Wanna Be Socrates, a poem

Dull, now babbles some

wanna-be Socrates.

A Plato of the non-

existent preverbal page.

An awkward stammer

and pause gone about

with forced emotion.

So forced that it has no force,

no power,

gone and now at rest,

deserving non of its fake praise.

Lofty lust, and more incoherent

babbles and rambles in the name

of some forgotten crackpot

pipe dream.

Again this “philosopher” speaks,

and the actual teacher wretches in the corner,

excess is the key word

of the wanna-be Socrates.

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Sonnet 18 Revisited, a poem

Shall I compare thee to a summer sweat?

Thou art more sticky, unwanted and unpleasant.

Rough wings smelling of piss do flow wild as you speak,

And your public lease is illegitimate.

Sometimes too hot your words break,

And often is other complexions marked to for sin.

And every justice spirited.

By chance our natures changing course, you win,

But summer swelters always end.

No power you have is fair, throughout!

And death will grab you, gold will not ascend,

When eternal lines to time thrown out.

So long as we can breathe or see,

You are ruing my life’s prosperity.

It’s Wrong When It Stops Being Fun, A Poem

A wise man once said “It’s wrong when it stops being fun.”

Well, I have to ask myself, has it?

Has pining over the right word and cadence lost its spark?

What, except the dark cloud that seeps its invisible cloak on my psyche,

Keeps me from putting all for the gods and earthly kind to see,

to hear,

to learn the truth.

Poetry is not supposed to be work,

or is that too bourgeois?

I say poetry like anything can be rebranded for the worst,

but poetry is thought, the one thing that cannot be erased.

Poetry, is something to make all our own.

So, has it stopped being fun?

Not by a long shot.

Habit, a poem

Habit, my old friend,

Or are you my enemy?

You say habit

I hear “monotony.”

Someone else says it,

And I hear “addiction.”

Habit, you could make me a great man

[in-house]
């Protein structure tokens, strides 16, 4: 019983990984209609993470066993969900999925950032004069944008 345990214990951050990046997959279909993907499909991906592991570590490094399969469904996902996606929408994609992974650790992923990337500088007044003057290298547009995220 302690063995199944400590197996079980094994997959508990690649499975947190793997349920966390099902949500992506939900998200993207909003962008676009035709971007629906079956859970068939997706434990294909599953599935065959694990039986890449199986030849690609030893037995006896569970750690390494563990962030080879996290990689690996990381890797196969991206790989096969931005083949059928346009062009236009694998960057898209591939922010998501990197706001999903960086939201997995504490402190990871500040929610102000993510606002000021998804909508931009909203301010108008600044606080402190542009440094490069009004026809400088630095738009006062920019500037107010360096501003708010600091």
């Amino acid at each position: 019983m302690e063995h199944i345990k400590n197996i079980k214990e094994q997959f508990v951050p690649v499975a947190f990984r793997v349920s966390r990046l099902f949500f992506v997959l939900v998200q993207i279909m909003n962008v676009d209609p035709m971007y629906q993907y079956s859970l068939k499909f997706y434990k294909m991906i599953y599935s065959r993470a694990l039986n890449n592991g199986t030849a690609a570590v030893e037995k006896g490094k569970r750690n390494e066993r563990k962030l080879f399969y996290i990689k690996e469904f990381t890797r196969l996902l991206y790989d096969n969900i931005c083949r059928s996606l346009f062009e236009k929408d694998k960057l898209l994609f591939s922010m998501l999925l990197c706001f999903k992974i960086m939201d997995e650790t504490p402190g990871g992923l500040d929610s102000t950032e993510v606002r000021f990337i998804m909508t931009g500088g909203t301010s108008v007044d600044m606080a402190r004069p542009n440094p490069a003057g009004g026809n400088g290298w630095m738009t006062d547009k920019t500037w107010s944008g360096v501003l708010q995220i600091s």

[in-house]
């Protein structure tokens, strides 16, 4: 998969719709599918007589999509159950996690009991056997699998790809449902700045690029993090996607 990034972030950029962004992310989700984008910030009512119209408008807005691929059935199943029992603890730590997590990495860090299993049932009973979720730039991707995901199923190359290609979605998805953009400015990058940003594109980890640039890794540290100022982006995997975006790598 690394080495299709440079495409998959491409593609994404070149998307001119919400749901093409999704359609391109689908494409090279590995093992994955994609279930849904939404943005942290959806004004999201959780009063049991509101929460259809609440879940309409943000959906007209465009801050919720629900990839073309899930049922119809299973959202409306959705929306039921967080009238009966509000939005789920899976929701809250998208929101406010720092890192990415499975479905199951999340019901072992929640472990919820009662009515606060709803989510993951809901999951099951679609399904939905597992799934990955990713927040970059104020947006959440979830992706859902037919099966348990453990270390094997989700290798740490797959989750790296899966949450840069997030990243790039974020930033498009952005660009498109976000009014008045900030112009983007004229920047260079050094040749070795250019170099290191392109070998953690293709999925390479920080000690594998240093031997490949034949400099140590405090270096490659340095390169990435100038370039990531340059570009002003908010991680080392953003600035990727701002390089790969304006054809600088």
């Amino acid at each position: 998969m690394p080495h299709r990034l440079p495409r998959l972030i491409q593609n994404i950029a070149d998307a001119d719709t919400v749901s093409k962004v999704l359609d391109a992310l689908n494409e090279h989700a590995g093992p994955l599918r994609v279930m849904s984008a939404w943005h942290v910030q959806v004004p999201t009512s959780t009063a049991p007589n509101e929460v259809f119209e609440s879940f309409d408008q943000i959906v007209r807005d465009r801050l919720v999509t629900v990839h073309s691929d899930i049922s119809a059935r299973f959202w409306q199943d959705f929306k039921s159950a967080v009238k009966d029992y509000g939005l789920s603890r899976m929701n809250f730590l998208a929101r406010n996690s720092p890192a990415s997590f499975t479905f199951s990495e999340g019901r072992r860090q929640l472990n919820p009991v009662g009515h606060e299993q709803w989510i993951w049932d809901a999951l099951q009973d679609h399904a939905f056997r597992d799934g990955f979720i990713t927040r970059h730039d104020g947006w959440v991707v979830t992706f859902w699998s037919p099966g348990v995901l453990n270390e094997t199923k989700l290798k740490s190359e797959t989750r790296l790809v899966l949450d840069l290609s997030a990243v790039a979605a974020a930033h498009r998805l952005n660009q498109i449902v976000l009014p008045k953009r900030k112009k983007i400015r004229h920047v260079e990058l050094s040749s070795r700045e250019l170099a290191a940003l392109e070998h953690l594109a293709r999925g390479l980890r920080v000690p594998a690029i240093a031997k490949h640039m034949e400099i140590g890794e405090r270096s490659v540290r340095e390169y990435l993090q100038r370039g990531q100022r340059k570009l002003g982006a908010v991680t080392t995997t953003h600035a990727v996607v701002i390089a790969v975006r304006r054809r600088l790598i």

Or you could cause me to self destruct.

Habit,

you are helpful,

But you can also be cruel.

Habit, you be what I tell you to be.

Soul and Pain, a poem

Soul and Pain.

Here we are again,

A dying planet and a line of willful morons

Humping their hands while complaining about the better sex.

No game, and they won’t shut up about it.

Our so called leaders are afraid to lead

Because they might not be leaders anymore if they do.

Complacency is safer than action only if you’re rich.

Sex and violence and sexual violence.

Two souls comrades butchered in the streets.

Lynchings protected by badges and city hall.

Soul and pain.

21st century lies and truth.

Soul and pain.

The Hopeless Radical, a poem

A fearful night,

and a burned bridge freshly smolders.

Such is the life of a hopeless radical.

Less sexy than a hopeless romantic,

but more useful than a hopeless idealist.

Two are ideal hands of the state,

whose hands when pressed against us

create our struggle.

Our struggle,

Our political struggle.

The hopeless radical knows

that identity is not solidarity,

and logic cannot fixate on rhetoric.

The pressing hands,

They ignite and explode gaslights

To burn and humiliate us.

This is the life of the hopeless radical,

Of the unbowed optimist.

The state, the struggle,

The hands against us,

And our rhetorical traditions.

This is our life,

The life of the unbowed,

of the unbroken,

of the hopeless radical.